The drama is finally coming to the last act. It is late in September. That same night, President Bush is addressing the joint session of Congress, speaking about the war on terrorism, and the tragedy of the week before. Yet hundreds of people feel compelled to come out to the school board meeting to voice their opinion on your gender identity. Your gender is more important to them than war and global terrorism.
They line up at the microphone to speak, while you can do nothing but sit there in the audience, and listen to whatever insults are hurled at you. And hurled they are. You listen as a parent utters a dire warning that property values will be driven down if you are allowed to stay on, that the school will become a lightning rod for terrorists. You are appalled when another parent describes how his child is afraid to be in the same room with you, that you might molest her. Where does a child learn that?
But then the more rational elements start making themselves known, and speaking on your behalf. The parents, the teachers, the students finally come forward to support you, and to commend you for your courage. And they implore the school board to stand by their original decision to retain you as principal. One of the parents presents another petition, this time signed by hundreds, not dozens, all urging the board to keep you on.
Tears come to your eyes as three of your students summon up the nerve to approach the microphone. And they tell this austere gathering of affluent and highly educated adults that none of the other kids they know has any problem with your gender, and they just wish the adults would stop making such a big deal out of it. The youngest can't be more than 11 years old. She says, "Our principal's gender was broken, but now it's fixed."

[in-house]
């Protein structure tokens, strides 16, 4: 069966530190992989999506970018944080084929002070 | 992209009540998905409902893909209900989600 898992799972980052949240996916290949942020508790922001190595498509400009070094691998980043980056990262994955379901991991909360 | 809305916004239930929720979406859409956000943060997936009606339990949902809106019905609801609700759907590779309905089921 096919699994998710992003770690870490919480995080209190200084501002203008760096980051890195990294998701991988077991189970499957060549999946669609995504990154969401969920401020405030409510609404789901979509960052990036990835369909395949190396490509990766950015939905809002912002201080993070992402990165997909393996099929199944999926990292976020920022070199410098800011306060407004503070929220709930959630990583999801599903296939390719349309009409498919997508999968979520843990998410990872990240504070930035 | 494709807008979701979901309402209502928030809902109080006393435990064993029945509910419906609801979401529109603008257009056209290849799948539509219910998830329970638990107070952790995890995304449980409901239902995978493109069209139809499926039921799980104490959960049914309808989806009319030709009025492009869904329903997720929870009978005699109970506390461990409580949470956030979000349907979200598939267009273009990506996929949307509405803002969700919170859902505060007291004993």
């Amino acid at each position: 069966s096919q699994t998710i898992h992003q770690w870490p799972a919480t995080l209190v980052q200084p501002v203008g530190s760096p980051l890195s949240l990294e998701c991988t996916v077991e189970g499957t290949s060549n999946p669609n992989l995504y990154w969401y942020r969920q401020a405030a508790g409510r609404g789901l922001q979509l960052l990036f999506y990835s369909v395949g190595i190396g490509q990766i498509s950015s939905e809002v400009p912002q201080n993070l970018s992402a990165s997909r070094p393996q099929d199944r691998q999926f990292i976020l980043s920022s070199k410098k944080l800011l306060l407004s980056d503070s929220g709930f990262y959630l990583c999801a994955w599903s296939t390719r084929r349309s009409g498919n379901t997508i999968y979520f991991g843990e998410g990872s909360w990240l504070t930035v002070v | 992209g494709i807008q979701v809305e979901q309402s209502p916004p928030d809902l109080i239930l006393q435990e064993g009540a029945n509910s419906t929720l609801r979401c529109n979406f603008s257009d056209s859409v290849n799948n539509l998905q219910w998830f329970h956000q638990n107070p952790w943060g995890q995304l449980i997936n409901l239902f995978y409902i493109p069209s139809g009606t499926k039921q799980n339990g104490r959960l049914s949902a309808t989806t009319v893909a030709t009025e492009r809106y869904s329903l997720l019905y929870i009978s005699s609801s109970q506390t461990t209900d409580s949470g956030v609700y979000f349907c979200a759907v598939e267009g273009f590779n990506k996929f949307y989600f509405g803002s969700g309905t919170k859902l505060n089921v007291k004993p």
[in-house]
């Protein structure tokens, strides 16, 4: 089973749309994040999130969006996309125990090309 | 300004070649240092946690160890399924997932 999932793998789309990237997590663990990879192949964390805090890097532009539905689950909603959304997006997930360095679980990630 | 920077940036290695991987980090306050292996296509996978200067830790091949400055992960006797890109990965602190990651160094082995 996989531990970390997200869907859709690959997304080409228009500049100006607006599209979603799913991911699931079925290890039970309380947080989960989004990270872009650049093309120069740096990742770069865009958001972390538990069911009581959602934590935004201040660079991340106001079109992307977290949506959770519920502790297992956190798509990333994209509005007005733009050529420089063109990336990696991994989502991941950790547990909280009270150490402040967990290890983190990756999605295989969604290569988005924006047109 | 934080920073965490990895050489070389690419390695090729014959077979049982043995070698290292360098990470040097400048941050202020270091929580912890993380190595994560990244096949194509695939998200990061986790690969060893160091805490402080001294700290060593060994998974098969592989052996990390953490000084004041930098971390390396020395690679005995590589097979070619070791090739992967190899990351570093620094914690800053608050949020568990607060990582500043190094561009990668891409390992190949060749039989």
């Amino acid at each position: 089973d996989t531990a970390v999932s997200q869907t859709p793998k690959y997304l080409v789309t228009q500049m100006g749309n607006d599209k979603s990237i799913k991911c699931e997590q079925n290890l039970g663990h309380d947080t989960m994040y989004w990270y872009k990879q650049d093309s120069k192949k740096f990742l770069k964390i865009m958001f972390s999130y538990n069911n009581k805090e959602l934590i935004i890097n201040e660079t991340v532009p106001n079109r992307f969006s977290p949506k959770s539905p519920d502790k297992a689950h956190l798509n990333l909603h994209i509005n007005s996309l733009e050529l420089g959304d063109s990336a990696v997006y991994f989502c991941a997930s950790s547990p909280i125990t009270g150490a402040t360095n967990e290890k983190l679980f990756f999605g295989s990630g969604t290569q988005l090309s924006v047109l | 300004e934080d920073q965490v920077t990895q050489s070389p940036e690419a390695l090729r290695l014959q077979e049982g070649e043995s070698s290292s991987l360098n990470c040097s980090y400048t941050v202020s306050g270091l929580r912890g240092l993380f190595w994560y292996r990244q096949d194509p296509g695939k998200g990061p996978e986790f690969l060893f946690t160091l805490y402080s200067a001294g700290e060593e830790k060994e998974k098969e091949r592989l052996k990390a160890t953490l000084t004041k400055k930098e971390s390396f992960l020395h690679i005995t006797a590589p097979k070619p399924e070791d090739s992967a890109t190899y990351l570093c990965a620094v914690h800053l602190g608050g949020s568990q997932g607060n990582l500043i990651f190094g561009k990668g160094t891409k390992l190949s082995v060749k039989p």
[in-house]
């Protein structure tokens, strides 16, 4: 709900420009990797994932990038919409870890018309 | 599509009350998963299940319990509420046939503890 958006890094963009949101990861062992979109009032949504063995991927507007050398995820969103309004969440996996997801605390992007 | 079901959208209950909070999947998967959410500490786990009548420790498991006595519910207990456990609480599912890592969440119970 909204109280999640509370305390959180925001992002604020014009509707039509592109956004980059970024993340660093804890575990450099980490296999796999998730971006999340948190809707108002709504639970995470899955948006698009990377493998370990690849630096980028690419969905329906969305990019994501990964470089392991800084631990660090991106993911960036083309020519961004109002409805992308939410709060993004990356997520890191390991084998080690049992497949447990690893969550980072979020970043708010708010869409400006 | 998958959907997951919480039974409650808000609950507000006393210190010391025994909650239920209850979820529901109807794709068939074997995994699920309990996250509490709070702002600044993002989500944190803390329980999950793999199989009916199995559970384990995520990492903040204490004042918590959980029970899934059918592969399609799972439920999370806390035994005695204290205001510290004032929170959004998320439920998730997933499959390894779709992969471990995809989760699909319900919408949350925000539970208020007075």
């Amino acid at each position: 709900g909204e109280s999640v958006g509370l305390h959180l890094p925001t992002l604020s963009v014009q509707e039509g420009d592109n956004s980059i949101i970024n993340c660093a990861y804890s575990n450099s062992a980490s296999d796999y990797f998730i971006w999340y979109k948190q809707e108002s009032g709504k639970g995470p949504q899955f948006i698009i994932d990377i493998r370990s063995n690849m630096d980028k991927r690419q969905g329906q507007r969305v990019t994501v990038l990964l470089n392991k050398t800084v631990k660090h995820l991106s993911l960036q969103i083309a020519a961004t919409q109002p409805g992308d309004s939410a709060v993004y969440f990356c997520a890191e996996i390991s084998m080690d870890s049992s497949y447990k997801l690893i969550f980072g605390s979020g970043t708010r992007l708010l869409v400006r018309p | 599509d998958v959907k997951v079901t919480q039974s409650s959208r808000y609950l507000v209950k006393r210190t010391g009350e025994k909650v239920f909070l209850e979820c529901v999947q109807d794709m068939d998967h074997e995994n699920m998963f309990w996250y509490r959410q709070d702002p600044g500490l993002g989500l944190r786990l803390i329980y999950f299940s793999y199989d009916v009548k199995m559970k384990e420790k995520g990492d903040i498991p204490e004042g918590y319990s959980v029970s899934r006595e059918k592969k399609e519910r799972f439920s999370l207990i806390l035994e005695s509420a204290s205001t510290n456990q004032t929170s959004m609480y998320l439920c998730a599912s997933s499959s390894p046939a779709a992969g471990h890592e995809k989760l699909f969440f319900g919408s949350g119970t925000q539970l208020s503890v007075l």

Earlier that evening, the teachers association circulated an open letter to the board in support their principal.
"As teachers we believe that one of the most important words in [ the School Board's list of goals for students ] is the word 'respect'. Respect serves as the cornerstone for nearly all interactions and behaviors in our classrooms. Without it a teacher cannot manage a classroom and students will not learn. Each child must learn to respect other children and accept that differences exist. To a certain extent, it is how children 'learn to be students' ... ."
After four hours of public testimony, the board members one-by-one did reaffirm their earlier decision to continue Dr. Reed's employment as principal in a school that she helped to establish as one of the finest middle schools in the country.
Dr. Deanna Reed never complained throughout her ordeal of those two months, nor did she show anything but respect for the parents or the board. She attended to the students needs, and worked with the teachers to establish the curriculum for the year. She acted as the very role model of respect. Her students learned a valuable lesson about differences, and about life, from her actions. They learned that you can be different, that you can be yourself, and that in the end you can be a better person for it.
It's a shame that some of their parents will never learn that same lesson.
Miranda Stevens-Miller can be reached at MirandaSt1@aol.com